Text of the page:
Q. 1005. What is the Sacrament of Matrimony?
A. The Sacrament of Matrimony is the Sacrament which unites a Christian man and woman in lawful marriage.
Q. 1006. When are persons lawfully married?
A. Persons are lawfully married when they comply with all the laws of God and of the Church relating to marriage. To marry unlawfully is a mortal sin, and it deprives the souls of the grace of the Sacrament.
Q. 1007. When was marriage first instituted?
A. Marriage was first instituted in the Garden of Eden, when God created Adam and Eve and made them husband and wife, but it was not then a Sacrament, for their union did not confer any special grace.
Q. 1008. When was the contract of marriage raised to the dignity of a Sacrament?
A. The exact time at which the contract of marriages was raised to the dignity of a Sacrament is not known, but the fact that it was thus raised is certain from passages in the New Testament and from the constant teaching of the Church ever since the time of the apostles. Our Lord did not merely add grace to the contract, but He made the very contract a Sacrament, so that Christians cannot make this contract without receiving the Sacrament.
Q. 1009. What is the outward sign in the Sacrament of Matrimony, and in what does the whole essence of the marriage contract consist?
A. The outward sign in the Sacrament of matrimony is the mutual consent of the persons, expressed by words or signs in accordance with the laws of the Church. The whole essence of the marriage contract consists in the surrender by the persons of their bodies to each other and in declaring by word or sign that they make this surrender and take each other for husband and wife now and for life.
Q. 1010. What are the chief ends of the Sacrament of Matrimony?
A. The chief ends of the Sacrament of matrimony are:
- To enable the husband and wife to aid each other in securing the salvation of their souls;
- To propagate or keep up the existence of the human race by bringing children into the world to serve God;
- To prevent sins against the holy virtue of purity by faithfully obeying the laws of the marriage state.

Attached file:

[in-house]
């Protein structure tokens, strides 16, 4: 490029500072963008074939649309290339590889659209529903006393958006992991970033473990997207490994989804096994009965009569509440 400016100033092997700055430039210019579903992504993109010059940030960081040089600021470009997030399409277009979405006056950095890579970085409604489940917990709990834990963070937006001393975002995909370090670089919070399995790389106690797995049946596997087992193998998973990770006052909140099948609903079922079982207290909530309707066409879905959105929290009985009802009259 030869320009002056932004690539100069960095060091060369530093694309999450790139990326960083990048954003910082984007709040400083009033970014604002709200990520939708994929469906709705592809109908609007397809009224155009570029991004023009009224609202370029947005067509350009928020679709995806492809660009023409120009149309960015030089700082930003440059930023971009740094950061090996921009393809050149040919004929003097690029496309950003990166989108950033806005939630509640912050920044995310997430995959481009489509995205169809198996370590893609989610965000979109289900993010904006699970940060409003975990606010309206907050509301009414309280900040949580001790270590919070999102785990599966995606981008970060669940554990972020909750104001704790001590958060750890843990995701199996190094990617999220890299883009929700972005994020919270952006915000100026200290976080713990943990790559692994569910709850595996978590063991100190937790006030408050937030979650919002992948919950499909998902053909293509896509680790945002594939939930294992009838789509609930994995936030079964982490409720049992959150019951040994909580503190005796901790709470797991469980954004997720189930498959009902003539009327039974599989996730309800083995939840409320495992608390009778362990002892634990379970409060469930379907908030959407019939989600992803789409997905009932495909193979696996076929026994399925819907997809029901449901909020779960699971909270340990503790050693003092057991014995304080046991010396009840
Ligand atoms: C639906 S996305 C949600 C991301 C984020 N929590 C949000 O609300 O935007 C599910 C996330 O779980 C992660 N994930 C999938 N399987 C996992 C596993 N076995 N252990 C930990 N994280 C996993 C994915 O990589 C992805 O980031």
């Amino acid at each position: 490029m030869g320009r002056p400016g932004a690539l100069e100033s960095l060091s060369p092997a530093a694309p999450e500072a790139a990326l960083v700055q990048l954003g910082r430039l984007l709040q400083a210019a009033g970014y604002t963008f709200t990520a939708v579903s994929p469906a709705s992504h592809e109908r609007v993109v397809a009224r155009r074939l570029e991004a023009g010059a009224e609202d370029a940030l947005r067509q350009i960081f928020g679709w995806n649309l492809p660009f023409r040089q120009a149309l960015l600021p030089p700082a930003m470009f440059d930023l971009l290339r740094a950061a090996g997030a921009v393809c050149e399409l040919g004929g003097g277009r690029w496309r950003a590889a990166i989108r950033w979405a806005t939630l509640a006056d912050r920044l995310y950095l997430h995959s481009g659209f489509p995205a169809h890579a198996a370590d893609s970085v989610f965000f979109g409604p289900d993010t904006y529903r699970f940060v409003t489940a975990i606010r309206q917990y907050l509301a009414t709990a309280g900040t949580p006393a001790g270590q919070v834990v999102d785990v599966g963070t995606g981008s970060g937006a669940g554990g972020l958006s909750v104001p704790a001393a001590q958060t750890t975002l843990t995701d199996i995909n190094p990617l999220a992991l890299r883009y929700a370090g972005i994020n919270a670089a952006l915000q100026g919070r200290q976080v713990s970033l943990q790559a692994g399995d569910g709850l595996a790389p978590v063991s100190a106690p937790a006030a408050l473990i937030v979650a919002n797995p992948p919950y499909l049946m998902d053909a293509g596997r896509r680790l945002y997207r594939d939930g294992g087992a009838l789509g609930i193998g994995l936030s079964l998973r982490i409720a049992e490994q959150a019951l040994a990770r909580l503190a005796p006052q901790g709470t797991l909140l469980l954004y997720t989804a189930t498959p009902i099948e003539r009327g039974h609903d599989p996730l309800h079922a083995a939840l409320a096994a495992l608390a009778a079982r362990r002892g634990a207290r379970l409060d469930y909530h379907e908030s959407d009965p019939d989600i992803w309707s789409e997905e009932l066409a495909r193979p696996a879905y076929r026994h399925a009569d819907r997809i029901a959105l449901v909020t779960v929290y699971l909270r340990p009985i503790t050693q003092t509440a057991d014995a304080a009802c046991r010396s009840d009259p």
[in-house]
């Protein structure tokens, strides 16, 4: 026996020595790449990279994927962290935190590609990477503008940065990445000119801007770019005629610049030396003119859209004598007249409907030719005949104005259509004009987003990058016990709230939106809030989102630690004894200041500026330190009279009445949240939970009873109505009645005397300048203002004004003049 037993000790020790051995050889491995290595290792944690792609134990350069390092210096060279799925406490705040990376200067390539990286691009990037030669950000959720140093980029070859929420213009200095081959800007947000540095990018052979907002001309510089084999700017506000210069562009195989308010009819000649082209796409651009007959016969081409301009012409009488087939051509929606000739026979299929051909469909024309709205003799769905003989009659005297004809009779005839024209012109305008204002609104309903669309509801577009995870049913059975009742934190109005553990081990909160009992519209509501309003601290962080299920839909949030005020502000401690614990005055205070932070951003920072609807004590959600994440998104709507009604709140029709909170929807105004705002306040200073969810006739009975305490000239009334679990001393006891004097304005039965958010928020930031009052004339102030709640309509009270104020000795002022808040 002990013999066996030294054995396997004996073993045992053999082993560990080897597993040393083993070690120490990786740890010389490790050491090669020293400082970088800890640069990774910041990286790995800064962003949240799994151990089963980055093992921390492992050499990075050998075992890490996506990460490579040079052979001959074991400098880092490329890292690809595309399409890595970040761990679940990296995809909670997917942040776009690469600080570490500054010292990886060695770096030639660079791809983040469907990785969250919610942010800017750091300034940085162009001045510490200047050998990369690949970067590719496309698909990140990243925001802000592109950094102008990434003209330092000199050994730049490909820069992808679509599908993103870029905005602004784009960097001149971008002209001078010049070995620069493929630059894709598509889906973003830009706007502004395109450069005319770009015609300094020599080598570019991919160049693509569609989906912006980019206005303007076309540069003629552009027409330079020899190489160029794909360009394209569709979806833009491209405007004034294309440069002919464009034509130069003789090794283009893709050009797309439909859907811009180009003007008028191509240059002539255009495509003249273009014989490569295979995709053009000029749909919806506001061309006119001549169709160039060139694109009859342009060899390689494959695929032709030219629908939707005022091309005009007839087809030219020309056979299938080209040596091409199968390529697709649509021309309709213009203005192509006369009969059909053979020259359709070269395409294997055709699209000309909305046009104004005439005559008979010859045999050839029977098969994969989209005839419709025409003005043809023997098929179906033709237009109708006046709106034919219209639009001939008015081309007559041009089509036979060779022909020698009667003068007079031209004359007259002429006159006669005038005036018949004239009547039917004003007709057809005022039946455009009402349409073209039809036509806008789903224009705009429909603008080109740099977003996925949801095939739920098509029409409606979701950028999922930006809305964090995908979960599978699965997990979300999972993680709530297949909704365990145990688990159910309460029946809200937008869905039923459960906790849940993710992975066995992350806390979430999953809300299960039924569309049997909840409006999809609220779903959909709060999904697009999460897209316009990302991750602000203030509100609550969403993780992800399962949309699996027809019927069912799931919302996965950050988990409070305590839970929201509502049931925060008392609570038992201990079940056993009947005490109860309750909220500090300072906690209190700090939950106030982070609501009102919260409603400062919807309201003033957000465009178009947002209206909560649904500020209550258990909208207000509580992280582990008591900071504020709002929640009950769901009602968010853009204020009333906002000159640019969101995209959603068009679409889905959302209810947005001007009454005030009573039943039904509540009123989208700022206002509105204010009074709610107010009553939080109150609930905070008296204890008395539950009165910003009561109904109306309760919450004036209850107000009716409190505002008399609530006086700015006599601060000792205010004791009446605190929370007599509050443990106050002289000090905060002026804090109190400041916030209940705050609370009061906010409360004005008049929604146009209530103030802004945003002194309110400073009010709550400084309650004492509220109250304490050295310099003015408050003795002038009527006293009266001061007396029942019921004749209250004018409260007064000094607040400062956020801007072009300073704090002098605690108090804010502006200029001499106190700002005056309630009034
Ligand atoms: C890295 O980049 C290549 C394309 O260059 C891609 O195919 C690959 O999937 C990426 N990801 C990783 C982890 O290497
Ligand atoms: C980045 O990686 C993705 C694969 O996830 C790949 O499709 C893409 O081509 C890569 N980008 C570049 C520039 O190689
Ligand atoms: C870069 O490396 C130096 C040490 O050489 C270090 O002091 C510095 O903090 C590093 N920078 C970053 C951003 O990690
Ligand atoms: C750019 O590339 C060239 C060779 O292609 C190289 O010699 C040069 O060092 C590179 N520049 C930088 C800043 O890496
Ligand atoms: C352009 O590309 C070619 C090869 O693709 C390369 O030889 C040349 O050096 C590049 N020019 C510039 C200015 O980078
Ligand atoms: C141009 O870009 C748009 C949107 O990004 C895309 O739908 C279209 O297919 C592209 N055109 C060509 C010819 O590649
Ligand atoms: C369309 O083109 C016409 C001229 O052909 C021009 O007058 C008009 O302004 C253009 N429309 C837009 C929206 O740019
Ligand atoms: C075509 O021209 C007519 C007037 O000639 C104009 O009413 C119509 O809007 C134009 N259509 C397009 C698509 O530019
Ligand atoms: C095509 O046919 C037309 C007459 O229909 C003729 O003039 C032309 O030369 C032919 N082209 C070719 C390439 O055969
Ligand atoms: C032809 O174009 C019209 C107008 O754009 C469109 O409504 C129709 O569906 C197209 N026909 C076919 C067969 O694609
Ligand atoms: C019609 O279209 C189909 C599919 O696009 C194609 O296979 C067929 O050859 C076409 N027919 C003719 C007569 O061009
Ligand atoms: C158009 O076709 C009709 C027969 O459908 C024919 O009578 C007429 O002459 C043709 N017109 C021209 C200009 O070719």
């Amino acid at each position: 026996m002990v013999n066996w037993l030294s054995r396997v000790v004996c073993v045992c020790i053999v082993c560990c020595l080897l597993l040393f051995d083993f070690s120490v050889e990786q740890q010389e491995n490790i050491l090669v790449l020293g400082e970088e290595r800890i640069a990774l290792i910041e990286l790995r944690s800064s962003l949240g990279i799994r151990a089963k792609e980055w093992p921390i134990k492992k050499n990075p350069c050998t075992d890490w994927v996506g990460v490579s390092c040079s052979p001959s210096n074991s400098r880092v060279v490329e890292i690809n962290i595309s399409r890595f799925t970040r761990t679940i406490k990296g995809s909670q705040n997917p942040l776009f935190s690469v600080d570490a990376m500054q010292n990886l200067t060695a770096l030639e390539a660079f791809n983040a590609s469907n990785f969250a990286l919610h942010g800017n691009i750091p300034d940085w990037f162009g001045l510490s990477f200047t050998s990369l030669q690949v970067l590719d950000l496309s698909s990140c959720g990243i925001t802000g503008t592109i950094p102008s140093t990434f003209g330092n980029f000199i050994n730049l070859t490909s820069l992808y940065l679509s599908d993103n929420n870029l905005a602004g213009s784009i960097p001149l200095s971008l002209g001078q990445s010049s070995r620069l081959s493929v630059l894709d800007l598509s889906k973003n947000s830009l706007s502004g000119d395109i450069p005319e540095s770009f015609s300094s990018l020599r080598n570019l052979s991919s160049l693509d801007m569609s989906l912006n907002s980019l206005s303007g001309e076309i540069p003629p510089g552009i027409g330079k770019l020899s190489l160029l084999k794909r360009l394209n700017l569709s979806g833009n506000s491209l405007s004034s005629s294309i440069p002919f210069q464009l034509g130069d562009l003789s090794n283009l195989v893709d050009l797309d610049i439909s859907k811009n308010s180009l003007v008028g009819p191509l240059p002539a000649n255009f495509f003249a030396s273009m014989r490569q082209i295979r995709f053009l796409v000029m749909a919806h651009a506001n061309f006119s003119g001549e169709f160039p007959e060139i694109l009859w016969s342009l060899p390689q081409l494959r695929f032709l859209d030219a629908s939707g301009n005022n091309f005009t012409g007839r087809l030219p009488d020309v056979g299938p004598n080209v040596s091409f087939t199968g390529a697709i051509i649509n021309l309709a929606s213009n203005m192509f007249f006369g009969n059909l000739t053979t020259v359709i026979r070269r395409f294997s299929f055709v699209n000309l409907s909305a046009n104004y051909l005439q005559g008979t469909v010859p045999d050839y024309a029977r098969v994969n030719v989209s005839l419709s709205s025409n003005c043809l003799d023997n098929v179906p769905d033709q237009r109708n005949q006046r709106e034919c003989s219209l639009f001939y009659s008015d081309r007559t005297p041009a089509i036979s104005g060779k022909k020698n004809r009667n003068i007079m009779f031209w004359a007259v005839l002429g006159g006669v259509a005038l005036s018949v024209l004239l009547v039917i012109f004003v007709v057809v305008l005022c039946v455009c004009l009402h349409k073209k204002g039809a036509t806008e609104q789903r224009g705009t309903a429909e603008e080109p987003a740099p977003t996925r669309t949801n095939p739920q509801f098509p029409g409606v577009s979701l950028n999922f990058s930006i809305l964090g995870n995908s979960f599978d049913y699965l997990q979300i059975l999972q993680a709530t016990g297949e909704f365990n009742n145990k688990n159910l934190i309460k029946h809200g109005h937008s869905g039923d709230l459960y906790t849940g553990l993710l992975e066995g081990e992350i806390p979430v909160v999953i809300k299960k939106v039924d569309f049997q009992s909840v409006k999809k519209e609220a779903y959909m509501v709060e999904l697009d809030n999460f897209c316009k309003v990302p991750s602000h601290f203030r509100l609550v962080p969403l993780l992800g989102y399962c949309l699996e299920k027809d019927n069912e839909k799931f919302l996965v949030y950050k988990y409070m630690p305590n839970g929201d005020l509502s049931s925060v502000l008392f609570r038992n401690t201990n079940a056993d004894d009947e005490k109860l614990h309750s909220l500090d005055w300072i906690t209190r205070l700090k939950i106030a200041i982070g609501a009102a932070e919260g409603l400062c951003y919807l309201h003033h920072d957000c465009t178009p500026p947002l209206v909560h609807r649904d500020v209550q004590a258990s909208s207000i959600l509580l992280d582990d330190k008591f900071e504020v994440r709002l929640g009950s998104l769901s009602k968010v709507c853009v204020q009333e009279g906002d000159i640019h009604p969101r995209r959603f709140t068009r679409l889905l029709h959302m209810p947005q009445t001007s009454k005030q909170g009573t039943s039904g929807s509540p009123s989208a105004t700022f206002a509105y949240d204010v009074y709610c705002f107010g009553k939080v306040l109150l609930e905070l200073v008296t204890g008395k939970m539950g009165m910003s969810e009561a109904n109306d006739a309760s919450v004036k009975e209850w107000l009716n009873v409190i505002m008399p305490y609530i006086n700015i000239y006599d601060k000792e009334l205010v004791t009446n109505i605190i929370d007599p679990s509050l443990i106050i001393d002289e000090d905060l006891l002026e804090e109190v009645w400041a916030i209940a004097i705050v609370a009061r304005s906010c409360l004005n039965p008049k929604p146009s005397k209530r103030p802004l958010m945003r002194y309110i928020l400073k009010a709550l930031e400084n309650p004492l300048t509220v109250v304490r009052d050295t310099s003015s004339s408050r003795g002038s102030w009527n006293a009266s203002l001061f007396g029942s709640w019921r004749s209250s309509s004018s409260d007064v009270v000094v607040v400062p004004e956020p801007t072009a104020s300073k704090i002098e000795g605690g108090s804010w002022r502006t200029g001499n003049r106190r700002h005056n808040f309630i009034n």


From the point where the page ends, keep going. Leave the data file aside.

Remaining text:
Q. 1011. Can a Christian man and woman be united in lawful marriage in any other way than by the Sacrament of Matrimony?
A. A Christian man and woman cannot be united in lawful marriage in any other way than by the Sacrament of Matrimony, because Christ raised marriage to the dignity of a sacrament.
Q. 1012. Were, then, all marriages before the coming of Christ unlawful and invalid?
A. All marriages before the coming of Christ were not unlawful and invalid. They were both lawful and valid when the persons contracting them followed the dictates of their conscience and the laws of God as they knew them; but such marriages were only contracts. Through their evil inclinations many forgot or neglected the true character of marriage till Our Lord restored it to its former unity and purity.
Q. 1013. What do we mean by impediments to marriage?
A. By impediments to marriage we mean certain restrictions, imposed by the law of God or of the Church, that render the marriage invalid or unlawful when they are violated in entering into it. These restrictions regard age, health, relationship, intention, religion and other matters affecting the good of the Sacrament.
Q. 1014. Can the Church dispense from or remove these impediments to marriage?
A. The Church can dispense from or remove the impediments to marriage that arise from its own laws; but it cannot dispense from impediments that arise from the laws of God and nature. Every lawmaker can change or excuse from the laws made by himself or his equals, but he cannot, of his own authority, change or excuse from laws made by a higher power.
Q. 1015. What is required that the Church may grant, when it is able, dispensations from the impediments to marriage or from other laws?
A. That the Church may grant dispensations from the impediments to marriage or from other laws, there must be a good and urgent reason for granting such dispensations. The Church does not grant dispensations without cause and merely to satisfy the wishes of those who ask for them.
Q. 1016. Why does the Church sometimes require the persons to whom dispensations are granted to pay a tax or fee for the privilege?
A. The Church sometimes requires the persons to whom dispensations are granted to pay a tax or fee for the privilege:
- That persons on account of this tax be restrained from asking for dispensations and may comply with the general laws;
- That the Church may not have to bear the expense of supporting an office for granting privileges to a few.